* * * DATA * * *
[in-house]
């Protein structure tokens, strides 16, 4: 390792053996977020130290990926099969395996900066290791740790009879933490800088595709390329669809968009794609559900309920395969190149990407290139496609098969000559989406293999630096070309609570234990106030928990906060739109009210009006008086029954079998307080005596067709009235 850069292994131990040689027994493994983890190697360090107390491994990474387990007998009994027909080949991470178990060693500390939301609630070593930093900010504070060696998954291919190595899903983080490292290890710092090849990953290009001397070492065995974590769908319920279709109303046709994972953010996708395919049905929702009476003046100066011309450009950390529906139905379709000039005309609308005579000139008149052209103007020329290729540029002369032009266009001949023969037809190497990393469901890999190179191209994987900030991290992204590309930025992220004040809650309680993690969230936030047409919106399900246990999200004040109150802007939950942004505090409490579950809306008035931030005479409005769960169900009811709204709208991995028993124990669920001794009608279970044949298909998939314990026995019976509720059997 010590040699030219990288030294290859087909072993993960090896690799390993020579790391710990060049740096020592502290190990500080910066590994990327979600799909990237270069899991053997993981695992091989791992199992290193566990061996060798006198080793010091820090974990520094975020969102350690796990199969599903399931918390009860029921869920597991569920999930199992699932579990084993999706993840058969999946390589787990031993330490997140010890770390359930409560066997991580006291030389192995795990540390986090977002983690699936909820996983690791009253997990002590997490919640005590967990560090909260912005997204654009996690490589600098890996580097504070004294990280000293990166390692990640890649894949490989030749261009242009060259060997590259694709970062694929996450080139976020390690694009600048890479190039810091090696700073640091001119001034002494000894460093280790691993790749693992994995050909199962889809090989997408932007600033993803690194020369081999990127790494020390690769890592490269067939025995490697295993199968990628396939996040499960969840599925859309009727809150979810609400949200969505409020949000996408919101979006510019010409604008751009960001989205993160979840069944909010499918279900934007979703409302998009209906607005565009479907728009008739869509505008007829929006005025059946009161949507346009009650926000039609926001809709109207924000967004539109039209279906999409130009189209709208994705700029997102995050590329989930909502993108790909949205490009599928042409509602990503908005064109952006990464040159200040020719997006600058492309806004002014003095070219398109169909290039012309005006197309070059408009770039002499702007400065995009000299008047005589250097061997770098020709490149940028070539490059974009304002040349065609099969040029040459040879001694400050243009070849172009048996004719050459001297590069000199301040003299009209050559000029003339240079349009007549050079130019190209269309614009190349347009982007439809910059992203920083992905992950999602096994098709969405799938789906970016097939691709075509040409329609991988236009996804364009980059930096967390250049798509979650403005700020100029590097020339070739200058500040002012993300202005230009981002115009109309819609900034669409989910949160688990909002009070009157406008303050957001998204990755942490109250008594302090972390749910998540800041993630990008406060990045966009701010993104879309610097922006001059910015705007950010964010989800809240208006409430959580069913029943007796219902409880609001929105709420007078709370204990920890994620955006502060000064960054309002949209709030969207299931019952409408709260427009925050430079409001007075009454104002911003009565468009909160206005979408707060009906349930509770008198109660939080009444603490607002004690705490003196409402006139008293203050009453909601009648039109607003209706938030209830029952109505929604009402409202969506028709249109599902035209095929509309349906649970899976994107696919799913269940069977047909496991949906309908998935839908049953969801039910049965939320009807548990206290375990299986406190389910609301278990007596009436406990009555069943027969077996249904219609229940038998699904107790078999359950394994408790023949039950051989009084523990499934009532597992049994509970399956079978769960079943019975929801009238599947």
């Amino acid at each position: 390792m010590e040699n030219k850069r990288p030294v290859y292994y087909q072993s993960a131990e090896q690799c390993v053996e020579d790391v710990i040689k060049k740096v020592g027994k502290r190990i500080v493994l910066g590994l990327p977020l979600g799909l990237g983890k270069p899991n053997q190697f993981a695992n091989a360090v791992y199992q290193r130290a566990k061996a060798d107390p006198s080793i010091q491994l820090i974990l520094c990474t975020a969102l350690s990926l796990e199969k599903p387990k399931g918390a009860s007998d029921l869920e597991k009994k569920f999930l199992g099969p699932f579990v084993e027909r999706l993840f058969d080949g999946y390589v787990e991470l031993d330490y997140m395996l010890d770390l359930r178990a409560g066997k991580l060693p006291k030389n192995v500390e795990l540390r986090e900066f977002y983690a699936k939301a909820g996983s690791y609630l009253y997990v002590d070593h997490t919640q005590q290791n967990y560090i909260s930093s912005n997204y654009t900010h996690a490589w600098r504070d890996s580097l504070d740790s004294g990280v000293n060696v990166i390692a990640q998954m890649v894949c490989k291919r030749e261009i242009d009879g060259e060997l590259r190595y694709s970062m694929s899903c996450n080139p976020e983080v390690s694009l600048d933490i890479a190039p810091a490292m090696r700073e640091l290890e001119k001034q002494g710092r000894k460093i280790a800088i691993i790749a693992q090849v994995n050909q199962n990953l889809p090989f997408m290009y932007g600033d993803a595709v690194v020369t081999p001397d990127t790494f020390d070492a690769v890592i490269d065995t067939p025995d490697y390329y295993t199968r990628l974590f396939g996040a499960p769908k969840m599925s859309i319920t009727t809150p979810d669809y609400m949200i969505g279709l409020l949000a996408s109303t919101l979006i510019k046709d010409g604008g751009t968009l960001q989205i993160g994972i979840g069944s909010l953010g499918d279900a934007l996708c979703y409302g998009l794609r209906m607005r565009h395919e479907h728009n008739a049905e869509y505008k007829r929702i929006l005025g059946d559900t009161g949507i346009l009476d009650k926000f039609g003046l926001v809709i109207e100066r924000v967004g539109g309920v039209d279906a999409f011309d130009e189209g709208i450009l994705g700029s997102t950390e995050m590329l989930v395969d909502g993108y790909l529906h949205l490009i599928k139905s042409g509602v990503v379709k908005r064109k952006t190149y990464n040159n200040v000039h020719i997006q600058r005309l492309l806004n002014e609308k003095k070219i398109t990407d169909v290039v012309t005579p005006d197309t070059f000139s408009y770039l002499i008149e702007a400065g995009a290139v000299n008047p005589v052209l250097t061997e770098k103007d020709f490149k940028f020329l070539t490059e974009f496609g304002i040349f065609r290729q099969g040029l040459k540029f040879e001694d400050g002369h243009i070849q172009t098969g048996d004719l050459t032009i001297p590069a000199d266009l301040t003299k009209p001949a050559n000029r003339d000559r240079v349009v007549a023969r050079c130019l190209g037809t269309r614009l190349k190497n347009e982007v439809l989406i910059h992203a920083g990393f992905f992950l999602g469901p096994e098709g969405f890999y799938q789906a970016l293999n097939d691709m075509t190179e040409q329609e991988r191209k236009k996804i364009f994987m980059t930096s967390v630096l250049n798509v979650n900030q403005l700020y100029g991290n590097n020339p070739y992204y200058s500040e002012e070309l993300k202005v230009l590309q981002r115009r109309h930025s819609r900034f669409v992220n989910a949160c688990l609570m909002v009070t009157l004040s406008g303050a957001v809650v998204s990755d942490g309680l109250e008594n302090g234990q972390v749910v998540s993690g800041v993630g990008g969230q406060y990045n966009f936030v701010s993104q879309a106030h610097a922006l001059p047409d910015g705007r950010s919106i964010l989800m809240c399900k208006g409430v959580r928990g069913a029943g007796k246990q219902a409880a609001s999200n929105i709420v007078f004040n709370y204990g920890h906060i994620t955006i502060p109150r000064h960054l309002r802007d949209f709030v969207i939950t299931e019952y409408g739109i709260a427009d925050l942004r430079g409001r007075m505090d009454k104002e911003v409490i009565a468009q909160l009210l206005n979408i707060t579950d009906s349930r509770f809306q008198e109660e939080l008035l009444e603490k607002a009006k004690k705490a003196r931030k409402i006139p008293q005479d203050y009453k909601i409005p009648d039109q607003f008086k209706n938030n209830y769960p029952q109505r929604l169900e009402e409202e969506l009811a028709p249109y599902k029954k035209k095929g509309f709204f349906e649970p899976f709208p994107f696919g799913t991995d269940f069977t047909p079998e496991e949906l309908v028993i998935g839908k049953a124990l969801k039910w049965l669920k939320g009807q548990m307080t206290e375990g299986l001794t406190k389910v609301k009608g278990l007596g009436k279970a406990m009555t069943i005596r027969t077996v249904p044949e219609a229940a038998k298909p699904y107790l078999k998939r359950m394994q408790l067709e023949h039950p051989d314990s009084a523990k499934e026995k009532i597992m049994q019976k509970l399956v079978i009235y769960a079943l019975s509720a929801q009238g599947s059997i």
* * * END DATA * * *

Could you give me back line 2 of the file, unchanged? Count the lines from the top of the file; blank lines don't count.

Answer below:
């Protein structure tokens, strides 16, 4: 390792053996977020130290990926099969395996900066290791740790009879933490800088595709390329669809968009794609559900309920395969190149990407290139496609098969000559989406293999630096070309609570234990106030928990906060739109009210009006008086029954079998307080005596067709009235 850069292994131990040689027994493994983890190697360090107390491994990474387990007998009994027909080949991470178990060693500390939301609630070593930093900010504070060696998954291919190595899903983080490292290890710092090849990953290009001397070492065995974590769908319920279709109303046709994972953010996708395919049905929702009476003046100066011309450009950390529906139905379709000039005309609308005579000139008149052209103007020329290729540029002369032009266009001949023969037809190497990393469901890999190179191209994987900030991290992204590309930025992220004040809650309680993690969230936030047409919106399900246990999200004040109150802007939950942004505090409490579950809306008035931030005479409005769960169900009811709204709208991995028993124990669920001794009608279970044949298909998939314990026995019976509720059997 010590040699030219990288030294290859087909072993993960090896690799390993020579790391710990060049740096020592502290190990500080910066590994990327979600799909990237270069899991053997993981695992091989791992199992290193566990061996060798006198080793010091820090974990520094975020969102350690796990199969599903399931918390009860029921869920597991569920999930199992699932579990084993999706993840058969999946390589787990031993330490997140010890770390359930409560066997991580006291030389192995795990540390986090977002983690699936909820996983690791009253997990002590997490919640005590967990560090909260912005997204654009996690490589600098890996580097504070004294990280000293990166390692990640890649894949490989030749261009242009060259060997590259694709970062694929996450080139976020390690694009600048890479190039810091090696700073640091001119001034002494000894460093280790691993790749693992994995050909199962889809090989997408932007600033993803690194020369081999990127790494020390690769890592490269067939025995490697295993199968990628396939996040499960969840599925859309009727809150979810609400949200969505409020949000996408919101979006510019010409604008751009960001989205993160979840069944909010499918279900934007979703409302998009209906607005565009479907728009008739869509505008007829929006005025059946009161949507346009009650926000039609926001809709109207924000967004539109039209279906999409130009189209709208994705700029997102995050590329989930909502993108790909949205490009599928042409509602990503908005064109952006990464040159200040020719997006600058492309806004002014003095070219398109169909290039012309005006197309070059408009770039002499702007400065995009000299008047005589250097061997770098020709490149940028070539490059974009304002040349065609099969040029040459040879001694400050243009070849172009048996004719050459001297590069000199301040003299009209050559000029003339240079349009007549050079130019190209269309614009190349347009982007439809910059992203920083992905992950999602096994098709969405799938789906970016097939691709075509040409329609991988236009996804364009980059930096967390250049798509979650403005700020100029590097020339070739200058500040002012993300202005230009981002115009109309819609900034669409989910949160688990909002009070009157406008303050957001998204990755942490109250008594302090972390749910998540800041993630990008406060990045966009701010993104879309610097922006001059910015705007950010964010989800809240208006409430959580069913029943007796219902409880609001929105709420007078709370204990920890994620955006502060000064960054309002949209709030969207299931019952409408709260427009925050430079409001007075009454104002911003009565468009909160206005979408707060009906349930509770008198109660939080009444603490607002004690705490003196409402006139008293203050009453909601009648039109607003209706938030209830029952109505929604009402409202969506028709249109599902035209095929509309349906649970899976994107696919799913269940069977047909496991949906309908998935839908049953969801039910049965939320009807548990206290375990299986406190389910609301278990007596009436406990009555069943027969077996249904219609229940038998699904107790078999359950394994408790023949039950051989009084523990499934009532597992049994509970399956079978769960079943019975929801009238599947």